Is it ok to make AI responsible for inclusion?

Using AI for inclusion creates only a facade of inclusion

I often hear a popular use case in AI’s favour, which is that it can enable wider inclusion…

For example, in the world of accessibility, AI can generate automatic ‘alternative’ (ALT) text for images to help visually impaired readers interpret photos on a website. The thinking goes that, by using AI, we can make more of our content accessible. This is being applied both for external content on blogs and websites and also to internal content within enterprises, not an area known for good accessibility today.

On the surface, this all seems like a worthy endeavour. Surely it’s better than nothing, right? But I want us to pause and question this emerging common practice, not just from a practical ‘does it work’ standpoint but from a deeper ‘is it good for us’ point of view. The charity Scope argues for human intervention on the grounds of quality. They give an example of a t-shirt for sale whose ALT text tells you it’s an image of a t-shirt, but not what’s written on the t-shirt — the critical piece of information! A badly captioned image might be worse than no caption at all. 

For me, I see AI as advancing so rapidly that I think poor performance is unlikely to be a problem in the long term — AI is getting simply too good at the jobs it can do. If it can generate images from text, it is no great leap for it to reliably reverse the process.

That takes us on to thought-provoking question: ‘is it good for us’?

And I’m not so sure it is. Let’s consider what I’m really doing when I get the AI to tag the images on my website for me. Am I a better person for having delegated my care for those less visually able to a machine? Does it make me more attuned to the needs of the visually impaired or less so? 

I think less. I think about those people less, I think less of their needs. I fail to consider them in my content. In short, I increasingly neglect them. When I use AI, I am becoming less inclusive. There is this compound effect at play: when we delegate a task to our agents, whether machine or human, over time our own skills degrade — we forget how to do it well. When it comes to maintaining cars, that may not matter beyond costing me more in garage fees, but when it comes to real people, there is someone at the receiving end of my neglect. 

If we all do this, if we scale up AI for inclusion, then as a community we’re putting machines between us and, in turn, we’re all becoming less inclusive. So by assuming ‘AI will take care of that’ when it comes to inclusion, rather than bringing them closer, I am, in fact, isolating those people already on my margins. Using AI to do my inclusion work creates only a facade of inclusion — care outsourced entirely to machines so we can forget to care. AI used in this way deepens the gulf between us.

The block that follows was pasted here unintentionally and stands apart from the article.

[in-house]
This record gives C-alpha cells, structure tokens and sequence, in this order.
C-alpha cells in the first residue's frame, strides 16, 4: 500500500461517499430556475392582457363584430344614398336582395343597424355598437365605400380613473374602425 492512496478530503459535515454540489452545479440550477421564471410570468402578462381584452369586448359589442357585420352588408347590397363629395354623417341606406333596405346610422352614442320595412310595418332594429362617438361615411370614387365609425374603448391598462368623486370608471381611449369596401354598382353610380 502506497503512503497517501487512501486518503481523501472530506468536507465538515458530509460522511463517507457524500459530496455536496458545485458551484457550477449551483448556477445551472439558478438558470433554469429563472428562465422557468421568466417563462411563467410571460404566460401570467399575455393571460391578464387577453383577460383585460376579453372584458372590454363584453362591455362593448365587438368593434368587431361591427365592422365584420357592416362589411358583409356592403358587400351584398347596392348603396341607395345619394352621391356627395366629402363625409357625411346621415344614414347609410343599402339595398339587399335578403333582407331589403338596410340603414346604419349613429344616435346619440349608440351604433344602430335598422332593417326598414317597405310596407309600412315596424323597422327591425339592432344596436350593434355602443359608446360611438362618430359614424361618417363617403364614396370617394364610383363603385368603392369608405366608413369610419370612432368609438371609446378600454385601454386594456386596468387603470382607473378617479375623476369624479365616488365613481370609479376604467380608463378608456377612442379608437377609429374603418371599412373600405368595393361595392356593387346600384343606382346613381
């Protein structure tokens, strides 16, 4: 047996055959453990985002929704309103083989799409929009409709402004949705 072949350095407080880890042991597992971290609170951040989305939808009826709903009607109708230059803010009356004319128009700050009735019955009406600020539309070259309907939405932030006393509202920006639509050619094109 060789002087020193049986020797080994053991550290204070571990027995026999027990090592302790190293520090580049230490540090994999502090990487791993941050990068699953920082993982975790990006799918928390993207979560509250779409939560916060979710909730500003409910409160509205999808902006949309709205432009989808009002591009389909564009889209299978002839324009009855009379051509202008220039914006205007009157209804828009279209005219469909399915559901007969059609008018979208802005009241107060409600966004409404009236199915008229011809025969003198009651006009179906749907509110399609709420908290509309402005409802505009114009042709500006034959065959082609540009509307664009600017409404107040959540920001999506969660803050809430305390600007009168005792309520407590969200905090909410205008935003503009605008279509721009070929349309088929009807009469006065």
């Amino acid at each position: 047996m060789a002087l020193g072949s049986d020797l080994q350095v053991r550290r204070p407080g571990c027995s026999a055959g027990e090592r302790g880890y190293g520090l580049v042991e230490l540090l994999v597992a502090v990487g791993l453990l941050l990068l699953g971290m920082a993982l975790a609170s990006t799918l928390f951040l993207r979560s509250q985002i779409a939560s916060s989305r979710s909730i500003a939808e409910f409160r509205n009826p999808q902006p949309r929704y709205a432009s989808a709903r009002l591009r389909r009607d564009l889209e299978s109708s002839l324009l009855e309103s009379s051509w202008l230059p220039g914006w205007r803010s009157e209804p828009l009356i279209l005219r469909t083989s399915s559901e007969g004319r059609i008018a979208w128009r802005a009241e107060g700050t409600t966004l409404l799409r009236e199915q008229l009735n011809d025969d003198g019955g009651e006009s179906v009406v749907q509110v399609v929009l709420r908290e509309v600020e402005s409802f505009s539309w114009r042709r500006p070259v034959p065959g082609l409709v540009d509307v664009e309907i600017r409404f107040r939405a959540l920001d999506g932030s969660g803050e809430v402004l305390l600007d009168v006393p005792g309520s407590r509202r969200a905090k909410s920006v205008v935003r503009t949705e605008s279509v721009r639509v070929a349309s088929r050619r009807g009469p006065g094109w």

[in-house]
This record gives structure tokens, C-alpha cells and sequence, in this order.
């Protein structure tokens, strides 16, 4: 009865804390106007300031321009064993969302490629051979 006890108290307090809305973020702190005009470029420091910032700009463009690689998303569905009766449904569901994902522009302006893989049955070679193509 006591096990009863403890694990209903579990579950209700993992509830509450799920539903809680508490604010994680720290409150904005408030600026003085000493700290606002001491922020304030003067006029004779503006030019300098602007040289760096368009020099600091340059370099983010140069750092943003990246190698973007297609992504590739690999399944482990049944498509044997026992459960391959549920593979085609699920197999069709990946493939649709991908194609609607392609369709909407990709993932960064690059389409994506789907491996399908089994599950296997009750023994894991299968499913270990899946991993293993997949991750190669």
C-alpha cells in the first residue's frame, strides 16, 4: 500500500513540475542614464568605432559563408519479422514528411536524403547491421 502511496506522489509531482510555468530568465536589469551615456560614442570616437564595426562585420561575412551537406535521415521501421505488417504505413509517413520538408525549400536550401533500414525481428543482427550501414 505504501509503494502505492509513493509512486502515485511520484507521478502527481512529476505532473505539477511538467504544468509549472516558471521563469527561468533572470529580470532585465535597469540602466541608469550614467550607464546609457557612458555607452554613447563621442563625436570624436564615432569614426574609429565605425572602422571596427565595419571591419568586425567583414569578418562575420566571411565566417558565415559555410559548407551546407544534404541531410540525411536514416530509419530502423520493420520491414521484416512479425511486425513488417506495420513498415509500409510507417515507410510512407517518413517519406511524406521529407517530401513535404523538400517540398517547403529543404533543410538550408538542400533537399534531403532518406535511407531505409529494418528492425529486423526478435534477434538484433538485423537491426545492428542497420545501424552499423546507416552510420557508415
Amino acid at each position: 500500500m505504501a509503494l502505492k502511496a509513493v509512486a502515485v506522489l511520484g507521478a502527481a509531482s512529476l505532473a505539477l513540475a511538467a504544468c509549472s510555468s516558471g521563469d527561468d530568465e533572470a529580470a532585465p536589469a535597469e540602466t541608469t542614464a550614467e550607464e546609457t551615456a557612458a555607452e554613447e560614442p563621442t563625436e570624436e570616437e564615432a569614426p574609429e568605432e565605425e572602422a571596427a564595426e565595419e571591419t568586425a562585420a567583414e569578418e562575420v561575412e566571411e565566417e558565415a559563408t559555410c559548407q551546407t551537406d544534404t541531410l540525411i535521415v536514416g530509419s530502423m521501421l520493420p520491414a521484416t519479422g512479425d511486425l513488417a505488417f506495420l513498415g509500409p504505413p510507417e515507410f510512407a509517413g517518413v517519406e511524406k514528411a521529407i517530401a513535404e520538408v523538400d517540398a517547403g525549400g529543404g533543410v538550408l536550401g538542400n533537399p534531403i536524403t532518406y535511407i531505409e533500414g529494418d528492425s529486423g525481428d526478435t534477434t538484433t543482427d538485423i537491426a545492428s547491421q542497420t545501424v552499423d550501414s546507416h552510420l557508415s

Attention brings us closer, forgetting drives us apart

The end of this path is no less than separation and making second-class citizens of others. In this case those with disabilities. We must be careful not to let the way we choose to use AI inadvertently help us slip into the totalitarian ideologies that plagued the twentieth century. A root cause is a mistaken belief that it is possible, indeed that is ‘normal’, to be fully able. In fact if we look at ourselves and those around us, we find that we are all disabled in some shape or form, the differences between us are of degree and type. A dodgy hip, a tendency towards feeling low or even a lack of imagination are all small disabilities, but disabilities all the same.

This is a better starting point from which to provide the right support for everyone to participate as fully possible. If someone’s disability tips over into the official definition, the 2.2 billion of us with visual impairment for example, then that just helps us prioritise our efforts where it is most needed! So inclusion is a worthwhile and important pursuit for all humans. It’s not something to delegate to machines, but instead should be something positive we embrace. Our humanity is best expressed in the way we love each other and good inclusion is a practical way to show love. 

You can’t delegate love to a machine, so don’t delegate accessibility and inclusion to AI.

Featured image: Mikhail Nilov / Pexels

Toby Beresford, Director of Digital Strategy at Bible Society

Toby Beresford is Director of Digital Strategy at Bible Society and is exploring how the Bible can positively influence our shared online culture.

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